Posted by Brian @ 3:35 pm on February 25th 2007

Why offshore programming is a waste of money

I’ve now lost count of the number of folks I’ve met who have selected an offshore company to develop software for them and have the project either fail or be substantially flawed. There must be people who have had good results, but I haven’t met them.

The appeal is seductive – get your software developed for a tenth the hourly price of a local developer. Yet the many people I’ve spoken with who have hired offshore software programmers now regard their investment a total loss. After reviewing the results of several offshore projects, I’m so annoyed that I have to write about it.

So why does outsourcing fail? I can think of a few reasons.

It’s tempting to say that the quality of offshore software engineering isn’t up to par, but I don’t think that’s the case. There are plenty of awful programmers in the United States, and I’m sure there are extremely talented engineers in India, Russia, East Europe, China, Indonesia and other outsourcing hot spots around the globe.

I believe the platform has an impact on the results, since all of the offshore disasters I can remember were done under the Microsoft .NET framework or similar proprietary software. Some offshoring must be done with open source software, so I’ll leave the open vs. closed discussion for another day.

Some people might say the client is to blame for not being experienced enough in software development. I can’t agree with that, since many developers (including OpenSourcery) successfully complete work with non-technical clients.

I think the actual reasons are less subject to argument.

Reason 1: Language barriers
Having fluency in a language often isn’t enough when sophisticated concepts are being discussed. One needs to be native born to fully grasp the metaphors, cultural references or unusual terms that get used by clients to describe requirements. This is particularly the case with those who have a light technical vocabulary but a great idea and the business acumen to make it work.

Reason 2: Extreme time zone issues
I’ve been a part of many, many successful projects for clients 3,000 miles away. I’ve even had good luck with employees working at those distances as well. However, communicating with another party 9+ hours off of your local time zone isn’t feasible. If you’re lucky, there might be a one hour window that is only mildly inconvenient for both parties to schedule a conference. That doesn’t cut it. During all phases of development rapid, easy communication is vital to project success. An exchange that takes two minutes between local parties can take 48 hours to resolve with people on the other side of the globe. Let’s take an example — requirements change on a project, this should be expected. Say the client needs a feature added and another removed to stay on budget. An email is sent to an offshore development team explaining the change. When they wake up hours later, they’re certain to have questions – perhaps the feature impacts other areas of the software, or the full scope isn’t clearly understood. The offshore team replies, but the client is now sleeping. The next day, the client sends a clarification. In the meantime, the offshore group might have stopped work entirely as they await the response from the client. A few of these and suddenly the project is a month overdue.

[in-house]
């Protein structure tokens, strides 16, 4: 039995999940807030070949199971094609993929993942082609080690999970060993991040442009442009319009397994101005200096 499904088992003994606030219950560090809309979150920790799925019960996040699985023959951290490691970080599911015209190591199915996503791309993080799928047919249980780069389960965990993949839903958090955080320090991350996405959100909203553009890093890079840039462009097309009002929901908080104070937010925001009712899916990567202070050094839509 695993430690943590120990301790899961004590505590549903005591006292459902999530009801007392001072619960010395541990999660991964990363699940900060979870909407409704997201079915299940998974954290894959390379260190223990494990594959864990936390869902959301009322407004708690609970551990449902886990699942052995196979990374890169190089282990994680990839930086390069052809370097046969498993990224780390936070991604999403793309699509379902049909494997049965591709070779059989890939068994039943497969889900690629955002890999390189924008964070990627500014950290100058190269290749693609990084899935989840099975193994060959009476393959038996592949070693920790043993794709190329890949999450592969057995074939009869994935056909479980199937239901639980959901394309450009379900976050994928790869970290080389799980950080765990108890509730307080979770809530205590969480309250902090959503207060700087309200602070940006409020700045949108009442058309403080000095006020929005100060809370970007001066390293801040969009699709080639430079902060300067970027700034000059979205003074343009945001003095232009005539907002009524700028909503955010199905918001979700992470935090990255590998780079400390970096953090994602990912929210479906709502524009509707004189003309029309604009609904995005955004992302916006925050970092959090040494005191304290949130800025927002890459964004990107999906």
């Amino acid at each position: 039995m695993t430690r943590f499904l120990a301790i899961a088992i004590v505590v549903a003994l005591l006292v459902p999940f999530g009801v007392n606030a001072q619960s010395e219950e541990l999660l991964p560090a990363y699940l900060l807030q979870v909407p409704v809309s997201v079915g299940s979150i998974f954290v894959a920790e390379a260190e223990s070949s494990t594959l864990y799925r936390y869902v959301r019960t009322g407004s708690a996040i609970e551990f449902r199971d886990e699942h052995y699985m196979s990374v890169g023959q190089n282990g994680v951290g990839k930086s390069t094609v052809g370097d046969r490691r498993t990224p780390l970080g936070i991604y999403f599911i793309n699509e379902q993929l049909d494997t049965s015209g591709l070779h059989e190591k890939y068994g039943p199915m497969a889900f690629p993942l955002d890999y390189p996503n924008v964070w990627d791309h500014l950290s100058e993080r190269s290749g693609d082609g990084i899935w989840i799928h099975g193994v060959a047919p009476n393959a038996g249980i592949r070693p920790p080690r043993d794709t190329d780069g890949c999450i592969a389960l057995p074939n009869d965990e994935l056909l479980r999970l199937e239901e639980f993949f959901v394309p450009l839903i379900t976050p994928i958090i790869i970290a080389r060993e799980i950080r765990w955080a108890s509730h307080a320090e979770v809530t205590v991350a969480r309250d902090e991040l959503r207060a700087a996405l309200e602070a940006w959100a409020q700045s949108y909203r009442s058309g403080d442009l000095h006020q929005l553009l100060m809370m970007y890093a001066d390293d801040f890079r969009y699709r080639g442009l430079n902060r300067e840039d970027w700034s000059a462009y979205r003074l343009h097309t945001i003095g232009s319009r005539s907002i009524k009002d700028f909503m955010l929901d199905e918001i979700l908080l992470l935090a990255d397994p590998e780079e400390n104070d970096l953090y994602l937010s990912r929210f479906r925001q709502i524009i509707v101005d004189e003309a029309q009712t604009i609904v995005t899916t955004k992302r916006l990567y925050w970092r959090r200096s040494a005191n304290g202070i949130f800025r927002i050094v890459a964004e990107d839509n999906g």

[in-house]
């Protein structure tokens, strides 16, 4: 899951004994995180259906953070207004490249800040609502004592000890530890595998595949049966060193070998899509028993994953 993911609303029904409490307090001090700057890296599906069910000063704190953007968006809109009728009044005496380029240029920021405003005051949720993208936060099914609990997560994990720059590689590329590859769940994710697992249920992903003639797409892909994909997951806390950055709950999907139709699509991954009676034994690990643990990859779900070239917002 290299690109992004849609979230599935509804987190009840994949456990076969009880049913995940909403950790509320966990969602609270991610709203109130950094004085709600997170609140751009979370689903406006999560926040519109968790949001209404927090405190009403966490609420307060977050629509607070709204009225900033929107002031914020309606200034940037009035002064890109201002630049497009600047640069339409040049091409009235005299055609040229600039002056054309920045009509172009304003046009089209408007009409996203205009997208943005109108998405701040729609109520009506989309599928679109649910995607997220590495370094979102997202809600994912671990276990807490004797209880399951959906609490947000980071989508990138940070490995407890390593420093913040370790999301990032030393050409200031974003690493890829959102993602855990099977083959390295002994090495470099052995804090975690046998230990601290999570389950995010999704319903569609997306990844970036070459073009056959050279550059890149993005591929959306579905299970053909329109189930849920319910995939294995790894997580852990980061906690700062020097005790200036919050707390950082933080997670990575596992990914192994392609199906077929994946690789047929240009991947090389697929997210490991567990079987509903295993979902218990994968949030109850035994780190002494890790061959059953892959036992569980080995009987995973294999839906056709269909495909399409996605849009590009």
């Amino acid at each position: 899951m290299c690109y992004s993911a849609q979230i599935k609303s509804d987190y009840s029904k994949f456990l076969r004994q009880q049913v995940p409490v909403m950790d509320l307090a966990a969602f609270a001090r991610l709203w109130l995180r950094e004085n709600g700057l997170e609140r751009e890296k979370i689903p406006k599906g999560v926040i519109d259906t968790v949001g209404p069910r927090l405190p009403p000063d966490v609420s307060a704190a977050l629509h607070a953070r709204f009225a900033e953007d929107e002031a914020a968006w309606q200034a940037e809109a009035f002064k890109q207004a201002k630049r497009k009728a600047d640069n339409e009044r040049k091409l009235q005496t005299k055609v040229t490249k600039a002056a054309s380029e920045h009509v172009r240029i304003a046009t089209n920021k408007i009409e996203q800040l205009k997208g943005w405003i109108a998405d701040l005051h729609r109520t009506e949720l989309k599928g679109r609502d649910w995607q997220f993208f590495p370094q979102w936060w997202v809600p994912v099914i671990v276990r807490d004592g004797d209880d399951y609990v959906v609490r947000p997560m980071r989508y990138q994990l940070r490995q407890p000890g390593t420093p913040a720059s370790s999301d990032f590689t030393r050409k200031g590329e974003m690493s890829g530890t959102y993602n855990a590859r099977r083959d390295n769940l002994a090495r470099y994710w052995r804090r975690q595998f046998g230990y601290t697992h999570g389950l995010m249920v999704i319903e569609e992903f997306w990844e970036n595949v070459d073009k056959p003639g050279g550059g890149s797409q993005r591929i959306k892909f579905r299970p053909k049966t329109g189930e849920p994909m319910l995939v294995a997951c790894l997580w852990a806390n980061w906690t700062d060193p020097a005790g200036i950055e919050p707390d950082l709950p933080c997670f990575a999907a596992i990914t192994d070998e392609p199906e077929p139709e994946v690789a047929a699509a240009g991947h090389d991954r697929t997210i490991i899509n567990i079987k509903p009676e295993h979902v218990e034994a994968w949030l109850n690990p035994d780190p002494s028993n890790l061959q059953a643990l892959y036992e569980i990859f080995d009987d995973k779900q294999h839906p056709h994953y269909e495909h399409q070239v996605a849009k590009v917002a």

At the end of the day I don’t see how these issues can be overcome. No matter how cheap the hourly rate may be, the only metric that matters is the end result. Time and again clients have come to us saying “we just spent X dollars on offshore programming but we’re unhappy with the result. Can you help us?” Yes, we can and do help, but for the original budget we often could have built the project ourselves from scratch. I hate to be the bearer of bad news – to have to tell a client that their money was wasted offshoring. I wish I, or someone like me, could have spoken with them before they made the decision to go offshore, because they would have been far better off leveraging existing open source software with a local team from the outset.